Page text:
1. Uncoated Float Glass
Float glass is generally suitable for all bonded glass facades. To reduce the risk of damage from glass breakage, use tempered or laminated glass (with polyvinyl butyral film, PVB or cast resins). Silicone adhesives ensure excellent adhesion to tempered glass without additional tests. Where laminated glass is used, it is recommend carrying out compatibility tests.
2. Pyrolytic Coatings for reflective Glass (hard Coatings)
Coated glass optimizes the thermal insulation of the facade while providing a particularly attractive optical effect. Pyrolytic coatings (hard coatings) of metal oxides are ideal for structural glazing, since they resist environmental conditions. For silicone adhesives, it is warrantied for adhesion after individual adhesion tests are conducted.
3. Ceramic Coatings
Ceramic coatings are used predominantly in the spandrel area. At the edge regions of the glass, they cover color differences within the insulating glazing edge seal and between the edge seal and the structural glazing adhesive. The adhesive strength of silicone adhesives has been proven in numerous projects and tests according to the European guideline for bonded glass structures (EOTA ETAG No. 002). However, since the composition of the coatings may vary greatly, the warranty requires that individual tests be carried out for each project.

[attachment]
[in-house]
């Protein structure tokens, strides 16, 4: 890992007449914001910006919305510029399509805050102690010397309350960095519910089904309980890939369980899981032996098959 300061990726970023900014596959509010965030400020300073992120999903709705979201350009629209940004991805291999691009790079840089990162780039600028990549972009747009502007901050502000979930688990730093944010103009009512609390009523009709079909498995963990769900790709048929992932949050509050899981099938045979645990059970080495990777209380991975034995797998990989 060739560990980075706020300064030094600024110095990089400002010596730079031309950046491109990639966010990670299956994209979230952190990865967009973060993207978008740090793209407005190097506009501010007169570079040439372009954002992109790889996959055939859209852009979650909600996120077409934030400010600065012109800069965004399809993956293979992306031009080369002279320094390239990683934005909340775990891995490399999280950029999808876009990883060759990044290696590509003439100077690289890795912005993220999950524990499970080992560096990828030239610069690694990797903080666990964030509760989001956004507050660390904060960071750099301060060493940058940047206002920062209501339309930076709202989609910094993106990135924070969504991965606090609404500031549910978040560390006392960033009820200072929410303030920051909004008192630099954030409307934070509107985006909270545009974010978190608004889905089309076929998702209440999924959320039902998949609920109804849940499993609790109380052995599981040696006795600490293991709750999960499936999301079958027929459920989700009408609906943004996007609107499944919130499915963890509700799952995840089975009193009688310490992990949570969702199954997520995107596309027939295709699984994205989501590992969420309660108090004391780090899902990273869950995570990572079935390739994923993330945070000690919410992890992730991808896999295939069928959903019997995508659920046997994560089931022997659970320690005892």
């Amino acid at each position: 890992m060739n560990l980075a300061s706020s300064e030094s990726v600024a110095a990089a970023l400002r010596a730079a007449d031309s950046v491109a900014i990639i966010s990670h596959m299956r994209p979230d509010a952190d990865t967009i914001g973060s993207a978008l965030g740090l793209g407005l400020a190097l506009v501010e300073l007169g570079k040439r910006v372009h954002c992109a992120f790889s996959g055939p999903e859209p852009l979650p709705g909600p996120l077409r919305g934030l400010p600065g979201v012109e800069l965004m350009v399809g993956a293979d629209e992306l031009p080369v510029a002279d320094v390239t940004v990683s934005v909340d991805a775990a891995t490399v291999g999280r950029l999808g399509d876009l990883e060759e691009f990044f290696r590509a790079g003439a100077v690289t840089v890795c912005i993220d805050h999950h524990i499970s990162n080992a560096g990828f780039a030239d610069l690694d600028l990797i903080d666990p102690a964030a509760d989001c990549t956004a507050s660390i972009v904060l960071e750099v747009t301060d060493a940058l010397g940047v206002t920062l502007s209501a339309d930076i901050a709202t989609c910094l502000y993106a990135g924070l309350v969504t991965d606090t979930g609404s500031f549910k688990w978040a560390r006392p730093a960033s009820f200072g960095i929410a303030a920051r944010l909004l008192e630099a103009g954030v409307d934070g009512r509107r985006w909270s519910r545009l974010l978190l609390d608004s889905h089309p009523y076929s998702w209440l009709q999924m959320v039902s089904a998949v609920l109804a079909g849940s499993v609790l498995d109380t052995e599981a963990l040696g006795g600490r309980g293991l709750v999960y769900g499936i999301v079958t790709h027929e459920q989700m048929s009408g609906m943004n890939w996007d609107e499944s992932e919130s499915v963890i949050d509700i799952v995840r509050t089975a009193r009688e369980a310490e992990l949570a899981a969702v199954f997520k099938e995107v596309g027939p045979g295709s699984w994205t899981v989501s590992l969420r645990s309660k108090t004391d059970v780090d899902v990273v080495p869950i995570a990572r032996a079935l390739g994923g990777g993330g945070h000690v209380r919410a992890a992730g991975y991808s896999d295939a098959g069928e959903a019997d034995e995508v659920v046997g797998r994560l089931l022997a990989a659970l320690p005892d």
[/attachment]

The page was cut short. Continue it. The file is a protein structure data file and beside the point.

4. Magnetron Coatings for lowE Glass (soft Coatings)
These coatings contain precious metals (such as silver) and are generally not resistant enough for use in structural glazing bonds. If necessary, strip off the coating around the bond. Adhesion should therefore be tested on the abraded specimens, since abrasion represents a modification of the surface, and is subject to various parameters. Always observe the glass manufacturer’s instructions.